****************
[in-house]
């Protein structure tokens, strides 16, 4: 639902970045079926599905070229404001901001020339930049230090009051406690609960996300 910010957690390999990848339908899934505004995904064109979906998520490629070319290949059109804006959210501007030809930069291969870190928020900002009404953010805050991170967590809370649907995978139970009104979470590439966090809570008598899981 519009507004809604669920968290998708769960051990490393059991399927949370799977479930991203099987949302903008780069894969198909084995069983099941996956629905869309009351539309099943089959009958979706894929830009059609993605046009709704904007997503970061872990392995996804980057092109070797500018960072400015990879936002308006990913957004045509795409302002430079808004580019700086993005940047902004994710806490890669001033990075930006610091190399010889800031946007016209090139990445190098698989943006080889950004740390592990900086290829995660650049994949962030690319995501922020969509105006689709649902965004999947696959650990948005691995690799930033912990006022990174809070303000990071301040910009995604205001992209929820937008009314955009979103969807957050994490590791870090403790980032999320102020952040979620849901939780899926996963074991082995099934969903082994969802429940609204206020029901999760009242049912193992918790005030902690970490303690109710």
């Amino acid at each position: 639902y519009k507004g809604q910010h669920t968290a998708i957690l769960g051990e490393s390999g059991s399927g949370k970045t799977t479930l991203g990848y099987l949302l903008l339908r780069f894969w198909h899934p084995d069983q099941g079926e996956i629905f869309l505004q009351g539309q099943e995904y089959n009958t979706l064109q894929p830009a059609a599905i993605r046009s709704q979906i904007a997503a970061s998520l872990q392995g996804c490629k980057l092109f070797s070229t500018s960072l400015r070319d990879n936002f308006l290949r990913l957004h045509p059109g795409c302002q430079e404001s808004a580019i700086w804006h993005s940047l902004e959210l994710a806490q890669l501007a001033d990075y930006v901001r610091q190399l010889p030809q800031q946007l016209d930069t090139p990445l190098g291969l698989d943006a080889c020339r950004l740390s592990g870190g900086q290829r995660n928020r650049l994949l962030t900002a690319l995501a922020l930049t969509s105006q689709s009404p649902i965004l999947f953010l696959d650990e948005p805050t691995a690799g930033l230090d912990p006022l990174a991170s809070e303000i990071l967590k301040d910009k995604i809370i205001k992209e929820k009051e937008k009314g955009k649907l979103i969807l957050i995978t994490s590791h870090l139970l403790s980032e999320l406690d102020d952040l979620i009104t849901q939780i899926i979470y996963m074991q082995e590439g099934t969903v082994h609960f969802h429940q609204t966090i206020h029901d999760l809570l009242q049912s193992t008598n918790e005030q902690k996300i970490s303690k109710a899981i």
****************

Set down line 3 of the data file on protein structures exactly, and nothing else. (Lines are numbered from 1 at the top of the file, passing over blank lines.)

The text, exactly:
């Amino acid at each position: 639902y519009k507004g809604q910010h669920t968290a998708i957690l769960g051990e490393s390999g059991s399927g949370k970045t799977t479930l991203g990848y099987l949302l903008l339908r780069f894969w198909h899934p084995d069983q099941g079926e996956i629905f869309l505004q009351g539309q099943e995904y089959n009958t979706l064109q894929p830009a059609a599905i993605r046009s709704q979906i904007a997503a970061s998520l872990q392995g996804c490629k980057l092109f070797s070229t500018s960072l400015r070319d990879n936002f308006l290949r990913l957004h045509p059109g795409c302002q430079e404001s808004a580019i700086w804006h993005s940047l902004e959210l994710a806490q890669l501007a001033d990075y930006v901001r610091q190399l010889p030809q800031q946007l016209d930069t090139p990445l190098g291969l698989d943006a080889c020339r950004l740390s592990g870190g900086q290829r995660n928020r650049l994949l962030t900002a690319l995501a922020l930049t969509s105006q689709s009404p649902i965004l999947f953010l696959d650990e948005p805050t691995a690799g930033l230090d912990p006022l990174a991170s809070e303000i990071l967590k301040d910009k995604i809370i205001k992209e929820k009051e937008k009314g955009k649907l979103i969807l957050i995978t994490s590791h870090l139970l403790s980032e999320l406690d102020d952040l979620i009104t849901q939780i899926i979470y996963m074991q082995e590439g099934t969903v082994h609960f969802h429940q609204t966090i206020h029901d999760l809570l009242q049912s193992t008598n918790e005030q902690k996300i970490s303690k109710a899981i």